What is the most powerful form of communicating the Gospel? Preaching? Teaching? Studying scripture? While all of those are adequate, I believe that the most powerful form is testifying and witnessing to God’s work in our lives, because testimony gives life to those words. Testimony is the electricity that passes the current of faith from one person to the next. I know this isn’t shocking (pun intended), so why isn’t testimony a more regular part of our worship? In a world where young people and adults alike are dying for something to live for, testimony is the water in the desert that brings life to our parched souls. It has the power to bring dead bones back to life. It has the power to remind us of or point us towards a richer fuller life in Christ.
On any average week at most churches, congregants hear the Word of God read and the Word of God proclaimed through a three-point sermon with one serious story, at least one funny one, and one they probably will forget. Sometimes people remember my sermons. I have gone to church my whole life and I could probably tell you 20 to 30 sermons that I remember. But I remember most of the testimonies I’ve ever heard. Is this because I simply haven’t heard that many? Or is it because there is power in testimony? I am certainly willing to acknowledge both, but until the life of the church becomes over-saturated with testimony, we probably will not know for certain.
Here’s what I do know:
They are tired of paid professional testimony. Because of our call, people assume that we should be having extraordinary experiences of God. But they do not see themselves like us, so they need to hear about extraordinary things that God is doing through ordinary people. Why do people remember the sermons from laity Sunday? They are chock full of testimony from an ordinary person.
Someone testifies to God’s presence through his crisis, another testifies to God’s call for her to lead a mission, and another simply talks about how God’s love has overwhelmed him. Through the power of the Holy Spirit, God uses this witness to shed light on when and where God has been active in our lives, to remind us of God’s call on our life, or to introduce us to the fact that God is at work in our lives.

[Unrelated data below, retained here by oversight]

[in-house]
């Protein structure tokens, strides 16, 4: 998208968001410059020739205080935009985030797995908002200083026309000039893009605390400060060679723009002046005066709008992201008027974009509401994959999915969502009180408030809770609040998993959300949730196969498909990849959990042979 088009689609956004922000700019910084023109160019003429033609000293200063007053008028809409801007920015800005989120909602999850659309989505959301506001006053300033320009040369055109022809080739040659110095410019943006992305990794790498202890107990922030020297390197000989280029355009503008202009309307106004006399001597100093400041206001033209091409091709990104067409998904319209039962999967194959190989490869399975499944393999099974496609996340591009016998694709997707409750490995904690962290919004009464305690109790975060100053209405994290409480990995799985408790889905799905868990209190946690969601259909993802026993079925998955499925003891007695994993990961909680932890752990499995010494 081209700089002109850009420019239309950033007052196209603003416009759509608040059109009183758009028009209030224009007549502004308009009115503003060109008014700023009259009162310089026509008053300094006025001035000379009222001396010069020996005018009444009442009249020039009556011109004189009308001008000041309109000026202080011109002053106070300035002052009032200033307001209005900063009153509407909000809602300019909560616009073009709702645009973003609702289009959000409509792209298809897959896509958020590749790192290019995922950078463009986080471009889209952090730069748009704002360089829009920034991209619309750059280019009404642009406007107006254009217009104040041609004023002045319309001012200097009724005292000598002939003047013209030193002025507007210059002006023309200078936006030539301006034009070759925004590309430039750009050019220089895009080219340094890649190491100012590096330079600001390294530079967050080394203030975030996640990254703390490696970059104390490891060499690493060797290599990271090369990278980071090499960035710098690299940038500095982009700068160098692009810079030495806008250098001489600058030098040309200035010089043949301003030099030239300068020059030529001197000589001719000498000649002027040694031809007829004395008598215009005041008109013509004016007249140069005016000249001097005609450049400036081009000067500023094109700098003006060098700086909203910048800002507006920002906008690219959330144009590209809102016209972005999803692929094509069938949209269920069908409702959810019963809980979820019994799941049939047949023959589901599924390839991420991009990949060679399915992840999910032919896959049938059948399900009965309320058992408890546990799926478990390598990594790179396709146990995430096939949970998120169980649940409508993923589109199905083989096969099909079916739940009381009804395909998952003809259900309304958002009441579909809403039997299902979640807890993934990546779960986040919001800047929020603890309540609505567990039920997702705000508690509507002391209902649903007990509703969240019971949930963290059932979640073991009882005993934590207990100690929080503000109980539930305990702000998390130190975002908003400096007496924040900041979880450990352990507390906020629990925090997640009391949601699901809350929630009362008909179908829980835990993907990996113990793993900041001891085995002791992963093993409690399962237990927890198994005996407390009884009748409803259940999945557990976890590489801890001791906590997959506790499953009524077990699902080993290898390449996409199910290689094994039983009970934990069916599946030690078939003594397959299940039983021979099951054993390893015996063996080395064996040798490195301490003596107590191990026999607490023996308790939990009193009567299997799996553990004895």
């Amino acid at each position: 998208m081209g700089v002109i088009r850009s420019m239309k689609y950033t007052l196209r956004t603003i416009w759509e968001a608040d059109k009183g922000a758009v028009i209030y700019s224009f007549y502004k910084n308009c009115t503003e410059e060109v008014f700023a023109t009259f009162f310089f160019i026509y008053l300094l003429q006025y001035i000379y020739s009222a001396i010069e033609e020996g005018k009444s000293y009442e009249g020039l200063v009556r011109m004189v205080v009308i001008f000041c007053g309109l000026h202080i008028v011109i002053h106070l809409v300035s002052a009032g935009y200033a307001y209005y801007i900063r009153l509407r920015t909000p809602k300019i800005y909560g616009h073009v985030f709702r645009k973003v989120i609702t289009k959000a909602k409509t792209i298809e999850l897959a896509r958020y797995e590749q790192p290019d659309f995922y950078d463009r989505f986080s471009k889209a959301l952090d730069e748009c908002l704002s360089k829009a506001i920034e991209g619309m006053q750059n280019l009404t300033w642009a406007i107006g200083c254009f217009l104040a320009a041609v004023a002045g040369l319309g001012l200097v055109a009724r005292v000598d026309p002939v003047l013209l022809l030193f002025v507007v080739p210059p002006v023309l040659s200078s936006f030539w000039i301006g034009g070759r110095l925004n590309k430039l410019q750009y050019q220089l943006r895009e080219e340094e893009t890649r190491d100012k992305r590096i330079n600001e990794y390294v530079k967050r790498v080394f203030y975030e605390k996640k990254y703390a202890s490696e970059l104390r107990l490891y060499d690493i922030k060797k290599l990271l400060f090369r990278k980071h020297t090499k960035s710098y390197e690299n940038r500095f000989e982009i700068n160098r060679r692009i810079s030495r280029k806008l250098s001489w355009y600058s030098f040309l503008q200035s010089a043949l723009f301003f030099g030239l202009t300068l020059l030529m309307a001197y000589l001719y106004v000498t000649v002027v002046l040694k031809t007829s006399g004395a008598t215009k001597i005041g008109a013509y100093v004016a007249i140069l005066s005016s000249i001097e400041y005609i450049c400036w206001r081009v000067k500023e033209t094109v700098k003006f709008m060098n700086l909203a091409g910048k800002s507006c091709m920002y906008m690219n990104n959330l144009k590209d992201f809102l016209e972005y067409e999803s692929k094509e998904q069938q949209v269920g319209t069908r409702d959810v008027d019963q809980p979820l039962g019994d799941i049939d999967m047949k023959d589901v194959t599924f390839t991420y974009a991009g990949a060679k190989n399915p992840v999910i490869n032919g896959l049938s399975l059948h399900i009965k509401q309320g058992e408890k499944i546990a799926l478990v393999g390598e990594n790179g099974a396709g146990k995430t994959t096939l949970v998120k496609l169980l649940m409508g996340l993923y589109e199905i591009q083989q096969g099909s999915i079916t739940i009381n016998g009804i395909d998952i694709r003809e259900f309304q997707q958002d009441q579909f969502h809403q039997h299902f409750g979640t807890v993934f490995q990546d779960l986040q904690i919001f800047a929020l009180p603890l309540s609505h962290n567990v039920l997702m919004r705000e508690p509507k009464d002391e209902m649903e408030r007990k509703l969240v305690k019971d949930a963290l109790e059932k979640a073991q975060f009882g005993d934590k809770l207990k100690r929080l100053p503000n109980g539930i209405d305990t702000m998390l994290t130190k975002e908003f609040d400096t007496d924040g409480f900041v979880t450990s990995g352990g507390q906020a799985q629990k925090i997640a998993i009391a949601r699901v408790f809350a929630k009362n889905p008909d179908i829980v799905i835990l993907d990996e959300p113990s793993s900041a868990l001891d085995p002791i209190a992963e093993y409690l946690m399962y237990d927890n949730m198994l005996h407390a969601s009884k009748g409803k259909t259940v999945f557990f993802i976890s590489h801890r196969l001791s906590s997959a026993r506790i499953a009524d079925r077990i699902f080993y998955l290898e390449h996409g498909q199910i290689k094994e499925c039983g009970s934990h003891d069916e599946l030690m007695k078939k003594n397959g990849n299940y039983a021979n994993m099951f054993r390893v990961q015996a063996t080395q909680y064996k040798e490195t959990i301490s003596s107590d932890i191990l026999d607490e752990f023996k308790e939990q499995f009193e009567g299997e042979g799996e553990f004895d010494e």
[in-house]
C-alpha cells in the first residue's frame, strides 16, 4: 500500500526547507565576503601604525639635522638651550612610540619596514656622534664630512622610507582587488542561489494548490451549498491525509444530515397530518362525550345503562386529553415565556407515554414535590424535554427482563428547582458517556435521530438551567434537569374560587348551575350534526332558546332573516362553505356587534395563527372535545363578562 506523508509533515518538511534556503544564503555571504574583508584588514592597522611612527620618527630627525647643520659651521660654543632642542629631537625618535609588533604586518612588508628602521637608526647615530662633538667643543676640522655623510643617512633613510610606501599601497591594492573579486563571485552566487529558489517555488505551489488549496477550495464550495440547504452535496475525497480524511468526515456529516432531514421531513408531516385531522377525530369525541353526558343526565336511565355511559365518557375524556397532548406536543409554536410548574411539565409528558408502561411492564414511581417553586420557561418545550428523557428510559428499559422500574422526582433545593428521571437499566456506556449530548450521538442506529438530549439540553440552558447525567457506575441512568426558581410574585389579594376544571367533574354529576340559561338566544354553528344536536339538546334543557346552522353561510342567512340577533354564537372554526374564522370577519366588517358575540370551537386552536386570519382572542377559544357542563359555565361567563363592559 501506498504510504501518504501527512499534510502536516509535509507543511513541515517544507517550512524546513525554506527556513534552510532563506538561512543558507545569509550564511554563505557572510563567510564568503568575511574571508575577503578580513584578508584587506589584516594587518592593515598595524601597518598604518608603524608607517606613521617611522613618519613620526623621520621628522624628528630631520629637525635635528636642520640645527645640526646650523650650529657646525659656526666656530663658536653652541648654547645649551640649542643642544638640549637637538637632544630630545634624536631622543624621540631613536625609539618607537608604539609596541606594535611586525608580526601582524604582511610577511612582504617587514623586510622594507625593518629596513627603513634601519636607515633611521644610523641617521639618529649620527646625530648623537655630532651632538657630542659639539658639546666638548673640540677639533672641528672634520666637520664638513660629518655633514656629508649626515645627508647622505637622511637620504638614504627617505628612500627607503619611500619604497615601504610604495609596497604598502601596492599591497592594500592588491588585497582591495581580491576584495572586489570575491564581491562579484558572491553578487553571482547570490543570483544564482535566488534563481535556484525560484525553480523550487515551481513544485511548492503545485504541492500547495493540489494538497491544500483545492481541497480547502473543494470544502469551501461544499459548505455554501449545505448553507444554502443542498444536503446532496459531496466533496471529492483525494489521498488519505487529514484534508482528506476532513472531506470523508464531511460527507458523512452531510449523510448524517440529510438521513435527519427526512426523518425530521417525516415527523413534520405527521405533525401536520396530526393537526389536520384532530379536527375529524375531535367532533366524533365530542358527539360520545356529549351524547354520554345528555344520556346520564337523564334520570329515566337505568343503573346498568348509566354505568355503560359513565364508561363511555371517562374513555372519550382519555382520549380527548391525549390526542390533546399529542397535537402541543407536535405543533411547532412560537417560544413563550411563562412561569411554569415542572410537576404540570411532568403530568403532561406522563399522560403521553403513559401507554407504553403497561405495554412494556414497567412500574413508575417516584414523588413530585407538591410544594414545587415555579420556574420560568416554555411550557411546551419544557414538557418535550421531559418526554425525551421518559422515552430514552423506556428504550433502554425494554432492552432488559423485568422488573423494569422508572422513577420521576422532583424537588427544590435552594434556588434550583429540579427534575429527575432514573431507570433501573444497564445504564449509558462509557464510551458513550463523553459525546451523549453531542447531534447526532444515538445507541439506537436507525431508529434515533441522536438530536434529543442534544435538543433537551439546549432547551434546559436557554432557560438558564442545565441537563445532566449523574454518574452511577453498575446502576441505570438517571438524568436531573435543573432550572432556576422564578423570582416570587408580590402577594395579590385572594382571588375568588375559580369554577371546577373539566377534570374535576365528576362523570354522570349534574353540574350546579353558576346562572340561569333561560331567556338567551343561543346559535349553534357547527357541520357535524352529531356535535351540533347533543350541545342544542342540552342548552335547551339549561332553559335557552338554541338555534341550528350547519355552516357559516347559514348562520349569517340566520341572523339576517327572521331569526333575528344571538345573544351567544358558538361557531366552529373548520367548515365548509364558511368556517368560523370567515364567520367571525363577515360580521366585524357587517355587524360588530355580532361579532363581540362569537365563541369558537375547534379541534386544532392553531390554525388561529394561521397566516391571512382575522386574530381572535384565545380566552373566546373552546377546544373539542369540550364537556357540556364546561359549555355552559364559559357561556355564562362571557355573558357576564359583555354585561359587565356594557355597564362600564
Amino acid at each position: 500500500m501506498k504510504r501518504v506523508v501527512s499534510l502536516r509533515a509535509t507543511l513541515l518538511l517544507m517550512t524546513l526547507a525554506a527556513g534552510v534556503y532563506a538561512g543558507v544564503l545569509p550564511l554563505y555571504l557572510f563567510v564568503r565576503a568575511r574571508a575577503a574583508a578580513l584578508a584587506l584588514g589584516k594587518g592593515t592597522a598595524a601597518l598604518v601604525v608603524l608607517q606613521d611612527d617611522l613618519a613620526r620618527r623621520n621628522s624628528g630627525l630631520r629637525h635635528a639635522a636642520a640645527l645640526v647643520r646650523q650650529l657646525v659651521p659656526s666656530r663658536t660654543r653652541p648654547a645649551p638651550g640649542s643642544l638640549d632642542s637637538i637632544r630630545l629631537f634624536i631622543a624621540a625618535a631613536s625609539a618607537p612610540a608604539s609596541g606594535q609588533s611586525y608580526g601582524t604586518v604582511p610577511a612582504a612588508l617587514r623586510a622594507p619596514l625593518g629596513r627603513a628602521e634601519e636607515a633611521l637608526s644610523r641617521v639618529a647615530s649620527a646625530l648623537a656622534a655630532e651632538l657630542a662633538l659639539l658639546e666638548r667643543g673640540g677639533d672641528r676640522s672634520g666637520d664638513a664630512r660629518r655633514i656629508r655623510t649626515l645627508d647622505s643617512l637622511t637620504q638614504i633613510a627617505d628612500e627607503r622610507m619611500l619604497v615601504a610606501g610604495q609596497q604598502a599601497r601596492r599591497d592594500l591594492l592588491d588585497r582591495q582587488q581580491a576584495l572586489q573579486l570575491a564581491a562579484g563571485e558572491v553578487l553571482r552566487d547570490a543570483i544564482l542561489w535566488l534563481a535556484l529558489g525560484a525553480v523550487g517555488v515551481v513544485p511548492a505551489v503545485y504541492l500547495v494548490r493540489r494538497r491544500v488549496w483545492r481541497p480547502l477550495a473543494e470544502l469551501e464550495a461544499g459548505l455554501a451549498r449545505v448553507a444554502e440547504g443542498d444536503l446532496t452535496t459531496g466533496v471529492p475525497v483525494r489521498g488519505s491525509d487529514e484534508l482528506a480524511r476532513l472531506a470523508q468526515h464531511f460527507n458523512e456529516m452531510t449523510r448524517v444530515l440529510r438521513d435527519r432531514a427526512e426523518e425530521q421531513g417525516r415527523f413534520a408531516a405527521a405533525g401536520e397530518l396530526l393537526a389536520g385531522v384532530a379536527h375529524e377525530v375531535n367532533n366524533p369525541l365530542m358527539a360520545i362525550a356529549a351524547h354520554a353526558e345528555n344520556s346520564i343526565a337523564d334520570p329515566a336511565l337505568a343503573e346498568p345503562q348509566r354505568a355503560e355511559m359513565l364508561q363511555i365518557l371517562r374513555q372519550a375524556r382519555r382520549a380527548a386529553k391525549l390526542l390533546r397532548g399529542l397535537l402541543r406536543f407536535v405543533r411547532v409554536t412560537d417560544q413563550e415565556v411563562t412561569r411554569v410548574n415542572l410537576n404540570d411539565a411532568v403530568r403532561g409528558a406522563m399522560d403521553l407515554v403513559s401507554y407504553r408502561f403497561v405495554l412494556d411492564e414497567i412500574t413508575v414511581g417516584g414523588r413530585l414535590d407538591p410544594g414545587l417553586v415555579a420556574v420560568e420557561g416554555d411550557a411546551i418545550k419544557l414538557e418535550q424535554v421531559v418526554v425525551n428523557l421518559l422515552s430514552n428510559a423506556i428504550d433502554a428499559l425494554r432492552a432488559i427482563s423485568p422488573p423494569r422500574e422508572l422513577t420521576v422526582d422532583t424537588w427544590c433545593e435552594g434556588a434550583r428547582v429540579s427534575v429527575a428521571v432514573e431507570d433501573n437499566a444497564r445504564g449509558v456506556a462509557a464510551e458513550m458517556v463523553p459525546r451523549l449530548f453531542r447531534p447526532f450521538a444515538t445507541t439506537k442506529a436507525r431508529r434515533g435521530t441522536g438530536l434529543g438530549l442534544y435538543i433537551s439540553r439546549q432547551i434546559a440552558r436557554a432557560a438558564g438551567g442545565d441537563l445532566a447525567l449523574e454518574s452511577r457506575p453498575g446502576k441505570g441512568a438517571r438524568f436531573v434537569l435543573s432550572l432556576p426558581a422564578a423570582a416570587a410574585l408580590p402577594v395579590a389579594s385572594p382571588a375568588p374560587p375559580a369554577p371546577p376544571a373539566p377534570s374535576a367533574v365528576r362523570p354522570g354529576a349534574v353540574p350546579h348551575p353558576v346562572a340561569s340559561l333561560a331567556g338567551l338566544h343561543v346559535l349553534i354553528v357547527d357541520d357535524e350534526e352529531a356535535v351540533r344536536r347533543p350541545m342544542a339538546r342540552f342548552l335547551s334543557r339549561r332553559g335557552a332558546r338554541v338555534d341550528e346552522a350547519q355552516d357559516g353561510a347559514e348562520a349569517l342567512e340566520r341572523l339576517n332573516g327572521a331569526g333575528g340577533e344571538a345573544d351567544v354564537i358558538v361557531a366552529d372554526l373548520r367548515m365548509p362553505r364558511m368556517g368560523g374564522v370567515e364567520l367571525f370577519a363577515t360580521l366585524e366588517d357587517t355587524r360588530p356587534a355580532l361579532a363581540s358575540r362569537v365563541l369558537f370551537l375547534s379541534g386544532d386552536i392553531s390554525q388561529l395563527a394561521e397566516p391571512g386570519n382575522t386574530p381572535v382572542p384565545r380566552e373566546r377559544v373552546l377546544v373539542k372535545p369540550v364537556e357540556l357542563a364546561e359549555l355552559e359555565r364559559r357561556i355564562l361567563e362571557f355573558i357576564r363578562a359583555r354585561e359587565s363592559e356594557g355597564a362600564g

The research from the National Study of Youth and Religion reveals two very alarming facts:
As pointed out above, testimony has the power to proclaim that God does make a difference in someone’s everyday life. Testimony also models “faith talk,” giving young people an example of what it looks like to talk about God and faith. I firmly believe that testimony spawns testimony. One person sharing what God has done in her life simply invites others to do the same. Youth ministers see this happen on the closing nights of retreats and camps as youth share how they have encountered God that weekend.
I believe incorporating testimony in worship is essential. I hope your church will look for ways to creatively fit testimony into your regular worship rhythms. I also hope you will find ways to incorporate testimony into your youth group. These are four ways that I have seen it done well:
What are some ways that you have seen testimony used effectively in worship or at youth events?
Look for Part 2 on HOW2: Teach Youth to Share Their Stories.
CYMT is excited about its newest endeavor, Theology Together. Theology Together educates both teenagers and youth workers as they engage in theological reflection, spiritual practice, vital service, and vocational discernment. The Theology Together process produces reflective action that is embedded in the fabric of youth ministry in all of its contexts. We believe strongly that youth are theologians and belong at the center of tough, life-changing dialogue around faith, relationships, and life. We place teenagers in the driver seat alongside their youth pastors and leaders, equipping each individual to think differently about youth ministry, to provoke a sense of awe and wonder: a WOW moment.
Youth theology is theology built upon the simple doctrinal principle of the priesthood of all believers, and takes that principle right down to its natural conclusion: that all believers, including youth, teens, adolescents, etc. are theologians. It is theology that values all youth as theologians. Here we will share with you how to engage with youth theology in your own ministry.
A few weeks ago, we shared the launch of Theology Together 2.0. Today, Dwight (the director of Theology Together) will be sharing with us one experience […]